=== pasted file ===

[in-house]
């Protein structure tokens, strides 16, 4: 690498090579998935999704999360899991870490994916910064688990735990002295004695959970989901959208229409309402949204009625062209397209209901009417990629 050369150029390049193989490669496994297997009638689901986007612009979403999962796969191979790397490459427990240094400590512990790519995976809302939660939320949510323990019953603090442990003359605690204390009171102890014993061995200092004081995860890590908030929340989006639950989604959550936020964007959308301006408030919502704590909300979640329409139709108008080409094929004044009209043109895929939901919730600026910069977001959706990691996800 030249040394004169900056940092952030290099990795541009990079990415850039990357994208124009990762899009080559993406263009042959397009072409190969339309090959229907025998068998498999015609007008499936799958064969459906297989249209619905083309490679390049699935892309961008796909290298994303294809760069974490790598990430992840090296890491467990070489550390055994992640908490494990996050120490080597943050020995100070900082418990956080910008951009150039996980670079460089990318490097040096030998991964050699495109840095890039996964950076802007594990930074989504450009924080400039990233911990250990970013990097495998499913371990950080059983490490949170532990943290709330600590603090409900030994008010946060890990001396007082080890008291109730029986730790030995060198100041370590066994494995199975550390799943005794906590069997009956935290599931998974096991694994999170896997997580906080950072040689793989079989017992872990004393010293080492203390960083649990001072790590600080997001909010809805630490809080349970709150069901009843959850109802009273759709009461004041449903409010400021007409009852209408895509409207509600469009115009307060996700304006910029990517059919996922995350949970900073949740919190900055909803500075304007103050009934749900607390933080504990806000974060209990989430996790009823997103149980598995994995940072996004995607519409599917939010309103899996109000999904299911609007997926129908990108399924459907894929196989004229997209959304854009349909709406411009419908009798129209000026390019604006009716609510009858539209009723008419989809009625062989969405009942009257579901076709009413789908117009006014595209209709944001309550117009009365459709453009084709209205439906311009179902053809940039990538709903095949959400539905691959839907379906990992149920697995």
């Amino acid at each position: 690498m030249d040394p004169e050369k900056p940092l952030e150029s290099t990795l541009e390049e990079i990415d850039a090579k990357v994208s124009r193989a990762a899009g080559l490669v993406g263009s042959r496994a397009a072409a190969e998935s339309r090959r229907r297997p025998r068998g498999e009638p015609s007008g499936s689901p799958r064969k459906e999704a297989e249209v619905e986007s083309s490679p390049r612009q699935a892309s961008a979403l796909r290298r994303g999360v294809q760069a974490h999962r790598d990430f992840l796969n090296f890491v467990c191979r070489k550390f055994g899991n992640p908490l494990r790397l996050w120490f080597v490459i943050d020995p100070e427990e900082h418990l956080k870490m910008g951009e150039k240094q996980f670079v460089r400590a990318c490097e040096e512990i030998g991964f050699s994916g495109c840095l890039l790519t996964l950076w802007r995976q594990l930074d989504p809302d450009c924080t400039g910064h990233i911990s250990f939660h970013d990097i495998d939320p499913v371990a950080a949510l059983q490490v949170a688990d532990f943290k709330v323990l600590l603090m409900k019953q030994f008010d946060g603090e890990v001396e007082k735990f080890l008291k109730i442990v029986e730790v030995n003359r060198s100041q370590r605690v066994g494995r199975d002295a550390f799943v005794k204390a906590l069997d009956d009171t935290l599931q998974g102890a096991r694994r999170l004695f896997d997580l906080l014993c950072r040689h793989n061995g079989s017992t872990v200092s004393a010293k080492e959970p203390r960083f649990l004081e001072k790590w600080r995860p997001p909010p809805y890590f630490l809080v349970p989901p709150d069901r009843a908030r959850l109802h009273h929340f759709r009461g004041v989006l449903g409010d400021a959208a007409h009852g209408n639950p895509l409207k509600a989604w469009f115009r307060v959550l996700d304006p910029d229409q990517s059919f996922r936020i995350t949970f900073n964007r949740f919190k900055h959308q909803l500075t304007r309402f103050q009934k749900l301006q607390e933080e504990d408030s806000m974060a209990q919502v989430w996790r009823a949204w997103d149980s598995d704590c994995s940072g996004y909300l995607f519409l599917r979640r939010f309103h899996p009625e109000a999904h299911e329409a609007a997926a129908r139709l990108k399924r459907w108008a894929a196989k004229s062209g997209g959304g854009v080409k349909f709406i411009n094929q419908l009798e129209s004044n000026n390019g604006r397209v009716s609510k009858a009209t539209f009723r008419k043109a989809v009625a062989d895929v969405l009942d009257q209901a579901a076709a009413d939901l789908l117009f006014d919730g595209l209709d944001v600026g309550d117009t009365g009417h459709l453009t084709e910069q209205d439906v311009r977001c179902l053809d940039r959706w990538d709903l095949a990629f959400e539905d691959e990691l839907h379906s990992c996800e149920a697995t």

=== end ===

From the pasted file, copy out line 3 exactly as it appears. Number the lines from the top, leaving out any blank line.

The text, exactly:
């Amino acid at each position: 690498m030249d040394p004169e050369k900056p940092l952030e150029s290099t990795l541009e390049e990079i990415d850039a090579k990357v994208s124009r193989a990762a899009g080559l490669v993406g263009s042959r496994a397009a072409a190969e998935s339309r090959r229907r297997p025998r068998g498999e009638p015609s007008g499936s689901p799958r064969k459906e999704a297989e249209v619905e986007s083309s490679p390049r612009q699935a892309s961008a979403l796909r290298r994303g999360v294809q760069a974490h999962r790598d990430f992840l796969n090296f890491v467990c191979r070489k550390f055994g899991n992640p908490l494990r790397l996050w120490f080597v490459i943050d020995p100070e427990e900082h418990l956080k870490m910008g951009e150039k240094q996980f670079v460089r400590a990318c490097e040096e512990i030998g991964f050699s994916g495109c840095l890039l790519t996964l950076w802007r995976q594990l930074d989504p809302d450009c924080t400039g910064h990233i911990s250990f939660h970013d990097i495998d939320p499913v371990a950080a949510l059983q490490v949170a688990d532990f943290k709330v323990l600590l603090m409900k019953q030994f008010d946060g603090e890990v001396e007082k735990f080890l008291k109730i442990v029986e730790v030995n003359r060198s100041q370590r605690v066994g494995r199975d002295a550390f799943v005794k204390a906590l069997d009956d009171t935290l599931q998974g102890a096991r694994r999170l004695f896997d997580l906080l014993c950072r040689h793989n061995g079989s017992t872990v200092s004393a010293k080492e959970p203390r960083f649990l004081e001072k790590w600080r995860p997001p909010p809805y890590f630490l809080v349970p989901p709150d069901r009843a908030r959850l109802h009273h929340f759709r009461g004041v989006l449903g409010d400021a959208a007409h009852g209408n639950p895509l409207k509600a989604w469009f115009r307060v959550l996700d304006p910029d229409q990517s059919f996922r936020i995350t949970f900073n964007r949740f919190k900055h959308q909803l500075t304007r309402f103050q009934k749900l301006q607390e933080e504990d408030s806000m974060a209990q919502v989430w996790r009823a949204w997103d149980s598995d704590c994995s940072g996004y909300l995607f519409l599917r979640r939010f309103h899996p009625e109000a999904h299911e329409a609007a997926a129908r139709l990108k399924r459907w108008a894929a196989k004229s062209g997209g959304g854009v080409k349909f709406i411009n094929q419908l009798e129209s004044n000026n390019g604006r397209v009716s609510k009858a009209t539209f009723r008419k043109a989809v009625a062989d895929v969405l009942d009257q209901a579901a076709a009413d939901l789908l117009f006014d919730g595209l209709d944001v600026g309550d117009t009365g009417h459709l453009t084709e910069q209205d439906v311009r977001c179902l053809d940039r959706w990538d709903l095949a990629f959400e539905d691959e990691l839907h379906s990992c996800e149920a697995t």